The Civic Spectrum: How Students Become Engaged Citizens
This Kettering Foundation report by Bernie Ronan comes at a critical time in the effort to strengthen the role of higher education in a democracy. In the last 20 years, higher education institutions have begun to pay a great deal of attention to the civic engagement of college students. Nevertheless, proponents of civic engagement in higher education are now reporting a certain sense of “drift” or of having reached a “plateau.” A key issue in this impasse is the lack of consensus over whether and how civic engagement efforts should be directed toward outcomes that can be considered “political.” Reinforced by signals they receive from their institutions, students may, ironically, see civic engagement as an alternative to politics, and come away from their experiences with even less confidence in their capacities as citizens. Ronan’s “spectrum” approach to civic learning offers an ingenious conceptual (and strategic) solution to this problem. As a developmental framework, the civic spectrum recognizes the importance of beginning with students where they are, but also of connecting them to a robust conception of citizenship through experiences of collective decision making and cooperative action across differences that are sorely lacking in the current higher education landscape.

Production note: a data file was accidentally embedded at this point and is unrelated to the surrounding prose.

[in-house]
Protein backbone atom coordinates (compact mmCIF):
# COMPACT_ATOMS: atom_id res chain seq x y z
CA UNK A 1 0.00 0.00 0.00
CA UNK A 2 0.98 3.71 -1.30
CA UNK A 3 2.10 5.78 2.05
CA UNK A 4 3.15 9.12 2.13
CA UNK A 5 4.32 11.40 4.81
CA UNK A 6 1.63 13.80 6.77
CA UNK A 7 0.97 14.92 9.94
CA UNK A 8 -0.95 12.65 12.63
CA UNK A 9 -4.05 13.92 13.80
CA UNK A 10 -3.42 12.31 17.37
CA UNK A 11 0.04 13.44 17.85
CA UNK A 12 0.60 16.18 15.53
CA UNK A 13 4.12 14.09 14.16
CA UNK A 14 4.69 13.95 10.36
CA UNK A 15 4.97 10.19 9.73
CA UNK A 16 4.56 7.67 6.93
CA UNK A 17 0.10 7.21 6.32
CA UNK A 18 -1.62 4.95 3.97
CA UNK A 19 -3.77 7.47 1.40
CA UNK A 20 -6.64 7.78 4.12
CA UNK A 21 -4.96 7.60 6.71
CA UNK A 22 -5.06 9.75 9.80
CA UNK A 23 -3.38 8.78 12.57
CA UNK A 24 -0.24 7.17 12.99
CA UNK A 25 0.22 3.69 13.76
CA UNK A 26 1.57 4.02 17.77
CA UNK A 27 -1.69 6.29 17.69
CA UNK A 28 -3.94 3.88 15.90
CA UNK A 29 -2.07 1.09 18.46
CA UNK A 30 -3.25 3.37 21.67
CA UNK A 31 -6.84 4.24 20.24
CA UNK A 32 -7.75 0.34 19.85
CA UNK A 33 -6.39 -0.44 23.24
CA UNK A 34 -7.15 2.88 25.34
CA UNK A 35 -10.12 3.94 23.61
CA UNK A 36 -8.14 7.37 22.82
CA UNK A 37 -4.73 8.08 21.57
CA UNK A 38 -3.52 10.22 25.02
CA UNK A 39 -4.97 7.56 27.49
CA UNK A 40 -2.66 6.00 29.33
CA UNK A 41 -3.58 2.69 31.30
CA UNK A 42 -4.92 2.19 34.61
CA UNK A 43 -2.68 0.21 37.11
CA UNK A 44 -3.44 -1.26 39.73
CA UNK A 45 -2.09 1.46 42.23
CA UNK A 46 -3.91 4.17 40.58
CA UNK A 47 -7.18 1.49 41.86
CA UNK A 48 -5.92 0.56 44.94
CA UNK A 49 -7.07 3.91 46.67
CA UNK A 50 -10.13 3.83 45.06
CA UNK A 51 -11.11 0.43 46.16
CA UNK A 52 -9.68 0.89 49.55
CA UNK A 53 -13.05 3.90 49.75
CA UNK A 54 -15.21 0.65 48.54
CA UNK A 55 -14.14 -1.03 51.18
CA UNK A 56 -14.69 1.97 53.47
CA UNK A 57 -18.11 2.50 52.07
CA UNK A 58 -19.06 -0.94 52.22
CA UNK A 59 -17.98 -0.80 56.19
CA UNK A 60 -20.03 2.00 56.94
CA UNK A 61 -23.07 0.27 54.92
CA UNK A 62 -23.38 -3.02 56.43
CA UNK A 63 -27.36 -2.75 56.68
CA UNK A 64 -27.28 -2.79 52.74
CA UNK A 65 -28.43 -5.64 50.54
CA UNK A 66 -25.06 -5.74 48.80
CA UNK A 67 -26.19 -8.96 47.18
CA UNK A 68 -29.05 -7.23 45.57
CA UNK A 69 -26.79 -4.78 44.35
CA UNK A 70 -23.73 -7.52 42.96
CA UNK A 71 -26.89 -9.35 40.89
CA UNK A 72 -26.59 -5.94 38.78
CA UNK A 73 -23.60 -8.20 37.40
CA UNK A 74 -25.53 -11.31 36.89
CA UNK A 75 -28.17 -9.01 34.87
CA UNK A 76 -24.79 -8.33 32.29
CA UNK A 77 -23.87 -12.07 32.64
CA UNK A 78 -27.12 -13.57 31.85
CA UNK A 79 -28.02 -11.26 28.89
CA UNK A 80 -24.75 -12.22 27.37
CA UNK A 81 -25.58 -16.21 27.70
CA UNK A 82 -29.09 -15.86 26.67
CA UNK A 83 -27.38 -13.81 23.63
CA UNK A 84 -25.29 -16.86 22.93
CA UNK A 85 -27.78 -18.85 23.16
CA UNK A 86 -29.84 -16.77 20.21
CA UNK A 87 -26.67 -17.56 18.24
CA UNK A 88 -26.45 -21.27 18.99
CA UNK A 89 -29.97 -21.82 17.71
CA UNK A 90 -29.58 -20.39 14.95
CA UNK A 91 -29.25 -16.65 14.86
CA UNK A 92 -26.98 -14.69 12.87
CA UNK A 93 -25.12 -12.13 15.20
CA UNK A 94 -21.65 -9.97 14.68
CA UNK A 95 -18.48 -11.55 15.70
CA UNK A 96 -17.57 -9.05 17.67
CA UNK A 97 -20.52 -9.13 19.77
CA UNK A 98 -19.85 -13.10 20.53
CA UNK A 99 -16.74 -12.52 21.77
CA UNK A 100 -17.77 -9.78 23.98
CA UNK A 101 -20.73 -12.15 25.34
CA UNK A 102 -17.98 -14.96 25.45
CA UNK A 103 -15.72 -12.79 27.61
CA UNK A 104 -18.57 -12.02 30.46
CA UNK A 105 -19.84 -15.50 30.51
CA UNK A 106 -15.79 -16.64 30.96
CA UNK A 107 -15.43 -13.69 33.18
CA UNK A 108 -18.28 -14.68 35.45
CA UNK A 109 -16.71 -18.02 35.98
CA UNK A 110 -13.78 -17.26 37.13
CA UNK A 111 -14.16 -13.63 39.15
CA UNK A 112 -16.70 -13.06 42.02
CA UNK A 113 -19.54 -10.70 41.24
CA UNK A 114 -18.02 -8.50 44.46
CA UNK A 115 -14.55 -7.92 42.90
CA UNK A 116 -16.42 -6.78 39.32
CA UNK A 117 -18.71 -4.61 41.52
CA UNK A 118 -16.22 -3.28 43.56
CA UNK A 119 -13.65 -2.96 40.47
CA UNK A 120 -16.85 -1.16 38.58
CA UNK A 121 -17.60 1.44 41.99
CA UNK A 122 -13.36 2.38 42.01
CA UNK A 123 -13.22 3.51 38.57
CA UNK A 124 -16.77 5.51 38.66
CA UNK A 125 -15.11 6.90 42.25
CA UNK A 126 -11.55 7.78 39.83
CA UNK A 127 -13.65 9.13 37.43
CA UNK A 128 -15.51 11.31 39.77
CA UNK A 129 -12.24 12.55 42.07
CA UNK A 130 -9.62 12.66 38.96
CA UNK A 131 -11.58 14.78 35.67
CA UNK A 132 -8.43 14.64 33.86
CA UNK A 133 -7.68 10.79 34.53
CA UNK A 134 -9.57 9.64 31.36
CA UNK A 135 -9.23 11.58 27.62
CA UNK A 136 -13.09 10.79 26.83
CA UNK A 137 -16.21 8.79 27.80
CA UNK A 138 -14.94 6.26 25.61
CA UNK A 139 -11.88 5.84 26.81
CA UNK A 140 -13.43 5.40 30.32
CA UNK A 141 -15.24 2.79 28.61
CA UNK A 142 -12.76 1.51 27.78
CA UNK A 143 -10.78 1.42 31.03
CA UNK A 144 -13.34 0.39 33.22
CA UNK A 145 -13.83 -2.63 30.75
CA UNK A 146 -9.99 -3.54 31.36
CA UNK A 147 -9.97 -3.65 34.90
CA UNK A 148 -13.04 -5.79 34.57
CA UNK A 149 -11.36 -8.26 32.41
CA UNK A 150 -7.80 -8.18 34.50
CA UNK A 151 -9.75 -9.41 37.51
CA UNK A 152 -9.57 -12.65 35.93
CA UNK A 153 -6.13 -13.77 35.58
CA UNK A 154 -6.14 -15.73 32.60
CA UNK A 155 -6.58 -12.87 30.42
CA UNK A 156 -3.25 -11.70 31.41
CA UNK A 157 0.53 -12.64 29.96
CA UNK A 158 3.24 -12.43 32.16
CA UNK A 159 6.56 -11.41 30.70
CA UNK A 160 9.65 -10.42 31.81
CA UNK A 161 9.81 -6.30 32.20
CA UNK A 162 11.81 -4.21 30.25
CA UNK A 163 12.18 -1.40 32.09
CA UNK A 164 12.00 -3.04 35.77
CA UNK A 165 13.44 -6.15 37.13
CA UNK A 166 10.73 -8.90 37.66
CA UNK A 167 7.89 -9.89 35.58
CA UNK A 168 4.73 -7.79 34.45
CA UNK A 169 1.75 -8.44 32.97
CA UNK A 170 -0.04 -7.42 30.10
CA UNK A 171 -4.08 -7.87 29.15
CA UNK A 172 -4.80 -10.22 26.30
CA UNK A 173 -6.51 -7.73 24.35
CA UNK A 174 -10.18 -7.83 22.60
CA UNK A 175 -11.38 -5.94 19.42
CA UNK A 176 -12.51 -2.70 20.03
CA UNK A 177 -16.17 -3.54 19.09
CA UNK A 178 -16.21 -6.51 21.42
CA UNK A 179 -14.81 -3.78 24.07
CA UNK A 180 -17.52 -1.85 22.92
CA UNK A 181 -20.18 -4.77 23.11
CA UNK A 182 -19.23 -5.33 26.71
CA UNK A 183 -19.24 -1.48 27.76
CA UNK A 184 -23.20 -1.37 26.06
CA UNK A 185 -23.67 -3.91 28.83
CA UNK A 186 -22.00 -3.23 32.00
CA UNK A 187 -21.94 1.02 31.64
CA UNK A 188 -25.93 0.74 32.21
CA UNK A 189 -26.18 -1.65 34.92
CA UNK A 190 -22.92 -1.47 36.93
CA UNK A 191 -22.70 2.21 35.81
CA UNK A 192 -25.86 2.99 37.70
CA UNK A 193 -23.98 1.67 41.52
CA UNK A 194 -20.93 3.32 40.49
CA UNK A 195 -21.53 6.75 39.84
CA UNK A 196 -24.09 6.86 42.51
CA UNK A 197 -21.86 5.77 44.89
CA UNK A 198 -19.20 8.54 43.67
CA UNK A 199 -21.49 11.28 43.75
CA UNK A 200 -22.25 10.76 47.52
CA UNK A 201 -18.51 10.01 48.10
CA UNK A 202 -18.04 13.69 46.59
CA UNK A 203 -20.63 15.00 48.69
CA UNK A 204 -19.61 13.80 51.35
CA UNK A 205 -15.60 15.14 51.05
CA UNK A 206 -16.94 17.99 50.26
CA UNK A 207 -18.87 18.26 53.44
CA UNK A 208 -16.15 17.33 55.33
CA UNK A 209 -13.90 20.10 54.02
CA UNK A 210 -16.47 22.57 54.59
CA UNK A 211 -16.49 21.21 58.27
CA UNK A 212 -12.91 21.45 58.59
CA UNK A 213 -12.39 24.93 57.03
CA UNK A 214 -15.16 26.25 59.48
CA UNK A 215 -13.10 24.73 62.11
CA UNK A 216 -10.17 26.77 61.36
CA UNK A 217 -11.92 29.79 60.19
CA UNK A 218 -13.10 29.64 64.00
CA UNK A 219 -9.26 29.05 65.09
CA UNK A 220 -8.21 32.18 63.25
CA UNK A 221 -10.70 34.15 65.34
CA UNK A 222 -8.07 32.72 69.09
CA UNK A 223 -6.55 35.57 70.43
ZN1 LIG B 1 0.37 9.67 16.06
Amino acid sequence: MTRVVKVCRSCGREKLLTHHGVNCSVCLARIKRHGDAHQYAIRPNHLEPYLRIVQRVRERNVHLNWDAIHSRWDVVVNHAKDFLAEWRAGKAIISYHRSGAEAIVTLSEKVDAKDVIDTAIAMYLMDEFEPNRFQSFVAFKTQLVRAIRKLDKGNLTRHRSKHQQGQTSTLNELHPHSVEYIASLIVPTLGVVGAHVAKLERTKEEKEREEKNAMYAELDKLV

Bernie Ronan directs the Maricopa Community Colleges’ Division of Public Affairs, which includes the Center for Civic Participation, part of a national network that collaborates with the Kettering Foundation on experiments in the work of democracy. Derek Barker, a Kettering Foundation program officer, provides the foreword to this report.